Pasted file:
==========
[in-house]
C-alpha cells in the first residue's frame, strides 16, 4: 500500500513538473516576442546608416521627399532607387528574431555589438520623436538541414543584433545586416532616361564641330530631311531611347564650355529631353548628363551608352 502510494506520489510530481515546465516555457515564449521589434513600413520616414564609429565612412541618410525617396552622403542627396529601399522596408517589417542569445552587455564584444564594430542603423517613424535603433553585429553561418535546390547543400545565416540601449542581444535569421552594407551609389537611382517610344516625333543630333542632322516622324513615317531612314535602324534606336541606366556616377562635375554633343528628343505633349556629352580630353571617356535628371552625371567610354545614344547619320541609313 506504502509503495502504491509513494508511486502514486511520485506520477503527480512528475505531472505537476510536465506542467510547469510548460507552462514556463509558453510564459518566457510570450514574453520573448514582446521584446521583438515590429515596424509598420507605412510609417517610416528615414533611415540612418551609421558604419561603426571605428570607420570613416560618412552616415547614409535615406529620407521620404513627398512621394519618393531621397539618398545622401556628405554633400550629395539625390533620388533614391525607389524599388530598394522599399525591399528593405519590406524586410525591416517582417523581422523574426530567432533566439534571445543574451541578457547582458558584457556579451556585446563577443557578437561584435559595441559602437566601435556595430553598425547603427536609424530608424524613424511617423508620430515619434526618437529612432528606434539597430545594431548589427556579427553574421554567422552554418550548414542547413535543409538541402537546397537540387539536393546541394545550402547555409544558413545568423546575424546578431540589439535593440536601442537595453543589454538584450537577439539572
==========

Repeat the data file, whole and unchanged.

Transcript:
[in-house]
C-alpha cells in the first residue's frame, strides 16, 4: 500500500513538473516576442546608416521627399532607387528574431555589438520623436538541414543584433545586416532616361564641330530631311531611347564650355529631353548628363551608352 502510494506520489510530481515546465516555457515564449521589434513600413520616414564609429565612412541618410525617396552622403542627396529601399522596408517589417542569445552587455564584444564594430542603423517613424535603433553585429553561418535546390547543400545565416540601449542581444535569421552594407551609389537611382517610344516625333543630333542632322516622324513615317531612314535602324534606336541606366556616377562635375554633343528628343505633349556629352580630353571617356535628371552625371567610354545614344547619320541609313 506504502509503495502504491509513494508511486502514486511520485506520477503527480512528475505531472505537476510536465506542467510547469510548460507552462514556463509558453510564459518566457510570450514574453520573448514582446521584446521583438515590429515596424509598420507605412510609417517610416528615414533611415540612418551609421558604419561603426571605428570607420570613416560618412552616415547614409535615406529620407521620404513627398512621394519618393531621397539618398545622401556628405554633400550629395539625390533620388533614391525607389524599388530598394522599399525591399528593405519590406524586410525591416517582417523581422523574426530567432533566439534571445543574451541578457547582458558584457556579451556585446563577443557578437561584435559595441559602437566601435556595430553598425547603427536609424530608424524613424511617423508620430515619434526618437529612432528606434539597430545594431548589427556579427553574421554567422552554418550548414542547413535543409538541402537546397537540387539536393546541394545550402547555409544558413545568423546575424546578431540589439535593440536601442537595453543589454538584450537577439539572